It’s official: President Trump can no longer block you on Twitter if he doesn’t like your mean tweets.
In the appeals court ruling on Tuesday, Judge Barrington Parker tore apart the Trump administration’s claim that Trump operates a private social media account.
“The government’s contention that the President’s use of the account during his presidency is private founders in the face of uncontested evidence in the record of substantial and pervasive government involvement with, and control over, the account,” he said.
The judge used the Trump administration current and former officials’ own remarks about Trump’s tweets to argue that the account is an official government account, preventing Trump from blocking users on a whim.
Parker cites remarks from former Press Secretary Sean Spicer — who once told reporters that Trump tweets should be considered “official statements” from the President — and other members of the administration to argue the account couldn’t possibly be private.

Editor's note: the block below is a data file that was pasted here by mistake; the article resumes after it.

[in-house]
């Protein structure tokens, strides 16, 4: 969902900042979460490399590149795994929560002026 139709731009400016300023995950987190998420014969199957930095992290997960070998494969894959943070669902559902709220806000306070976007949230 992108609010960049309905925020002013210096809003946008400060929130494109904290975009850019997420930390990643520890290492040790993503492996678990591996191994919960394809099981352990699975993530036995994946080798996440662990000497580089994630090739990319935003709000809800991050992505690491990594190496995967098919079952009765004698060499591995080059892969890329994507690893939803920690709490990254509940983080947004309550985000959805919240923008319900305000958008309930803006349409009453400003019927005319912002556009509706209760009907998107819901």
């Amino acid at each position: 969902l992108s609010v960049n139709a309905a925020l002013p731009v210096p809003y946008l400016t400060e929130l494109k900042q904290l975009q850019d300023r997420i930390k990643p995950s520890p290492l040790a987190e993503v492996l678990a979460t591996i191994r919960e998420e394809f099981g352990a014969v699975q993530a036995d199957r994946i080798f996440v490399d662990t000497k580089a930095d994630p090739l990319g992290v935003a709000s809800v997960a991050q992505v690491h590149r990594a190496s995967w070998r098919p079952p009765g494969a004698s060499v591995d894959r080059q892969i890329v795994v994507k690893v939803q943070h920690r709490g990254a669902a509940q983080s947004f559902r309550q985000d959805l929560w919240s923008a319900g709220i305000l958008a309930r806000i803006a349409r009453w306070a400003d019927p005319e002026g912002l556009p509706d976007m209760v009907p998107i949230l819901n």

The opinion lists multiple instances in which Trump used Twitter to announce hirings, firings, and policy changes, and news on foreign affairs — like denuclearization talks with North Korea.
Buchwald also knocks Trump for engaging in “prohibited viewpoint discrimination” and, in subtle terms, appears to mock the administration for thinking Trump “somehow becomes a private person” when he blocks Twitter users.
“The government’s response is that the President is not acting in his official capacity when he blocks users because that function is available to all users, not only to government officials,” she wrote. “However, the fact that any Twitter user can block another account does not mean that the President somehow becomes a private person when he does so. Because the President, as we have seen, acts in an official capacity when he tweets, we conclude that he acts in the same capacity when he blocks those who disagree with him.”
The Knight First Amendment Institute, which helped bring the case on behalf of seven Twitter users whom Trump has blocked, called the ruling a win for the First Amendment.
— Columbia University (@Columbia) July 9, 2019
Read the opinion below: